What could happen in our neighborhoods if Evangelical Christians began to think more deeply and theologically about their relationship to the specific place where they live? Could it lead us to more reflective and active engagement, both locally in our neighborhoods and in our world?
Gnostic Influences on Western Christianity
The problem is that Evangelical Christianity has expressed more of a Gnosticism than a grounded, incarnational practice when it comes to a theology of place.
However, instead of seeing as Gnosticism does—that some parts of life are sacred while others are profane—if we absorbed the truth and consequences of the Incarnation fully, we would see everything in our world as sacred.
In other words, nothing is profane. Every place in our world is a forum for the presence, redemptive activity, and beauty of God to be discovered. Every place in our world is a forum for the presence of God. Click To Tweet
But this is often not the instinct of Western Christianity. Our Gnostic-influenced spirituality has manifested itself in the prioritization of “spiritual” things and a distaste for earthly materials and goods.
Roger Helland and Len Hjalmarson in Missional Spirituality say:
Christians today regularly refer to their culture as the secular world—a dark and non-Christian place. It’s where one holds a secular job, attends a secular university, listens to secular music and watches secular movies and TV. Even though all cultures express religion and spirituality in one form or another, the so-called secular world is often wrongly perceived as a separate realm disenchanted from the sacred realm where the God way up there and Christian faith reside. Some Christians place culture in one realm and place the institutional church, Christian faith and their personal spiritual life in another realm.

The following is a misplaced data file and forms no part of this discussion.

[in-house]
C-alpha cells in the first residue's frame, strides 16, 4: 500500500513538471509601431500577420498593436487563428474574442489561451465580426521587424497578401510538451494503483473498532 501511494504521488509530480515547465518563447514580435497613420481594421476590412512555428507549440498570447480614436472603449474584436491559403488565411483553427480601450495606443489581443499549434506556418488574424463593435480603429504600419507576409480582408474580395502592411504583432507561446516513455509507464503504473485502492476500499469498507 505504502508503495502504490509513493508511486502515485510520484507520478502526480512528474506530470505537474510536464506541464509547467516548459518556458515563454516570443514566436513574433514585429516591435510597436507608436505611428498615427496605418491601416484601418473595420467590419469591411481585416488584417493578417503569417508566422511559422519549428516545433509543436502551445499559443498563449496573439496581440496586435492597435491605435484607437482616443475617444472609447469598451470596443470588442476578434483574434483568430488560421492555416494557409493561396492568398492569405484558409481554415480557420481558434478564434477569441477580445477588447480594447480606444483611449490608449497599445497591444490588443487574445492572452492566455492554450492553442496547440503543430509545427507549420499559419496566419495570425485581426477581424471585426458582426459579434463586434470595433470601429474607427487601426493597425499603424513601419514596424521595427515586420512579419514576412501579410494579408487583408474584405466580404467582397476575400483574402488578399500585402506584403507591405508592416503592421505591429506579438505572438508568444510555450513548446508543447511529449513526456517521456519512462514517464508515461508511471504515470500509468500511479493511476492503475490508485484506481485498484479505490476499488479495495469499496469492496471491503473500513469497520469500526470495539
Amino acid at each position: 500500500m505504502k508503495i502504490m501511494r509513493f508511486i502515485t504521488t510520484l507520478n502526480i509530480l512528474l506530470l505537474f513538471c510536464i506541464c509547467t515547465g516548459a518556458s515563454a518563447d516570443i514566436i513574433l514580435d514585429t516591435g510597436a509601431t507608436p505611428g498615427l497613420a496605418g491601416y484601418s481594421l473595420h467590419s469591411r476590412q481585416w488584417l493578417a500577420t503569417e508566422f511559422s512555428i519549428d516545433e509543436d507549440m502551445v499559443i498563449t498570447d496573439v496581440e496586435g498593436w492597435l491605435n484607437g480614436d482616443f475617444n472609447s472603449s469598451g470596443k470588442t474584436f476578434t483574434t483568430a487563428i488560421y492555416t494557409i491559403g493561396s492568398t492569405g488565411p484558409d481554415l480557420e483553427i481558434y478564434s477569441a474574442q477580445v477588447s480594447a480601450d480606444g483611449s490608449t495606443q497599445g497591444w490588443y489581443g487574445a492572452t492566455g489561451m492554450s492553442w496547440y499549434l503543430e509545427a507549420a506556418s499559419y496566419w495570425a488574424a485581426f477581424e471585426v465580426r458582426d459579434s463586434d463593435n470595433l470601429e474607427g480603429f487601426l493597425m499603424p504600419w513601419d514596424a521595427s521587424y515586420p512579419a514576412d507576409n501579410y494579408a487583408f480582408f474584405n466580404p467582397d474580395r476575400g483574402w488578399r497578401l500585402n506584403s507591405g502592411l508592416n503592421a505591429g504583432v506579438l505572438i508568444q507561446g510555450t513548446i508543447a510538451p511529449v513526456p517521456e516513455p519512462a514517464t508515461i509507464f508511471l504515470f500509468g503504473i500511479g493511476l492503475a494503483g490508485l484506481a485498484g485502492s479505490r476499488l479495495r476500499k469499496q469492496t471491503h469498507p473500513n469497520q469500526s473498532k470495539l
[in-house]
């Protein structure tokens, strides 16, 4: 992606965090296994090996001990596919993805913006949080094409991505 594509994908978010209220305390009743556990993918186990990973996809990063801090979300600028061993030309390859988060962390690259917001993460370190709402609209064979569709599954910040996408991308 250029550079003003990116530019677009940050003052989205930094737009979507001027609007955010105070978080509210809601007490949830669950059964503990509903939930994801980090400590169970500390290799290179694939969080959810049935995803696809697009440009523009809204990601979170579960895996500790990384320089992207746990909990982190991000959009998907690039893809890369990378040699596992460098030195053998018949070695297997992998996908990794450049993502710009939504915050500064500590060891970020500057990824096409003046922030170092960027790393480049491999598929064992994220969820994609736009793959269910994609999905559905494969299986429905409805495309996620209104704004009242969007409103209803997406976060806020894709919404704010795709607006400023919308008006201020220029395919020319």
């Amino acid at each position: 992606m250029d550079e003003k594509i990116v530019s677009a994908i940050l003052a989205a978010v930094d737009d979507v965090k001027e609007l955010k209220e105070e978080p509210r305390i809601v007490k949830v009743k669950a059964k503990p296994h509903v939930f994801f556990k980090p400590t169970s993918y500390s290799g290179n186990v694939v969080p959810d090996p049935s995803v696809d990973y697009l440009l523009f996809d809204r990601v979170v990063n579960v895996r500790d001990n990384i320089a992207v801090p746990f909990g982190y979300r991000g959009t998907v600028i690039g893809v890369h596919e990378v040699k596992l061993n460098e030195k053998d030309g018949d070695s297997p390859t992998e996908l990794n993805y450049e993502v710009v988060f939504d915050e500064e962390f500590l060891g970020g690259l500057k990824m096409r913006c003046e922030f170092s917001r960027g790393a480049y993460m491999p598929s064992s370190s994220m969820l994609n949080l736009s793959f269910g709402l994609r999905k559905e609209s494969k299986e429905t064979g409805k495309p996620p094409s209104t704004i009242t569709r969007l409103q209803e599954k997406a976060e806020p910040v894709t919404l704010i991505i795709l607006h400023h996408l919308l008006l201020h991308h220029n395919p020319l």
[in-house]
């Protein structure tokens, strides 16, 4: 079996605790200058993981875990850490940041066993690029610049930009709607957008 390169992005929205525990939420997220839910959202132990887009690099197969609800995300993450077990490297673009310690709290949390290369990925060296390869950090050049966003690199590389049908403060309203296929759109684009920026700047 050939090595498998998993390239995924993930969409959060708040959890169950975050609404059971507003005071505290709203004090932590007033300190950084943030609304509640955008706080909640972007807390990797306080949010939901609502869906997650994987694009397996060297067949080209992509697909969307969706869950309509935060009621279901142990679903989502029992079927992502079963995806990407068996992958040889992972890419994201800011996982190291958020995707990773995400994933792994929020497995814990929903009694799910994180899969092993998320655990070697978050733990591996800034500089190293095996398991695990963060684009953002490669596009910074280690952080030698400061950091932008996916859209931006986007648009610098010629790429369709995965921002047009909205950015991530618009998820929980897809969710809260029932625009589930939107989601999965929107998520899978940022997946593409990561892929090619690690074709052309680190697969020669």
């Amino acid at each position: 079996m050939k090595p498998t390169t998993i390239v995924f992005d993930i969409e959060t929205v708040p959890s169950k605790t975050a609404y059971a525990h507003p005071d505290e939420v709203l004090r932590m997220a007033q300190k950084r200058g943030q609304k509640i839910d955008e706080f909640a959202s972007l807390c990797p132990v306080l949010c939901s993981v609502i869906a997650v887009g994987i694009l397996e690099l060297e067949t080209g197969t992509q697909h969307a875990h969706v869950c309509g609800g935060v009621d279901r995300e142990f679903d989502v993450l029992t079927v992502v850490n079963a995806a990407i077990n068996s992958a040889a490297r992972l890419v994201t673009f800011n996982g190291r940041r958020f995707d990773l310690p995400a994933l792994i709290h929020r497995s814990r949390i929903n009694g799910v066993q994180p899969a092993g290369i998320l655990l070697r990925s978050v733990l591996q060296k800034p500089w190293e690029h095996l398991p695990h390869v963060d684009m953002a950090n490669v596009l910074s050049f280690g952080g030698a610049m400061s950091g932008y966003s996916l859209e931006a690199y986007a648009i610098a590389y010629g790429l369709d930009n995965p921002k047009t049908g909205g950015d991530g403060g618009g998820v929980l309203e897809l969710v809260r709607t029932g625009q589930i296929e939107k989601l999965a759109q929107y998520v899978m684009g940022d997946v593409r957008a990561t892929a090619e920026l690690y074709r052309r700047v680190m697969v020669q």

This kind of thinking affects our relationship with the places and neighborhoods where we live. Instead of thinking about how we can love and work with God in our neighborhoods for their redemption, we focus on the church, while church activities keep us busy.
There is nothing wrong with attending to our churches. However, what does it look like to bring the shalom of God to our local places? If we believe that God is at work outside the church and no place is profane, how can we participate with Father, Son and Spirit in those places? How can we join in the work He is already doing to bring beauty, reconciliation, peace, mercy, and justice to our local communities where we live?
Bringing Shalom to the Neighborhood
We need to ask ourselves questions such as:
- Do I believe that my local neighborhood is a place where God is at work to redeem not only the people, but also the land, buildings, and community?
- If God is at work to reconcile all things in Christ, does this include my physical neighborhood?
- Which aspects of my neighborhood will I see in the new creation when Christ restores all things?
We must ask ourselves these kinds of questions about the community in which God has placed us in order to challenge any dualism and un-Christian Gnosticism within us that is skewing the radically incarnational nature of our faith.
We know from Revelation 21:2 that at the consummation of all things, we will not “go up” to heaven but that God will come down to us, and that our new dwelling place will take the form of a city on this earth. We must begin to see this world as our home, even though it is not yet fully restored. Therefore, there is a universal, God-led building plan that we are engaging with even as we live in a fallen world, which is in the process of being restored. We are “homemakers” in our exile.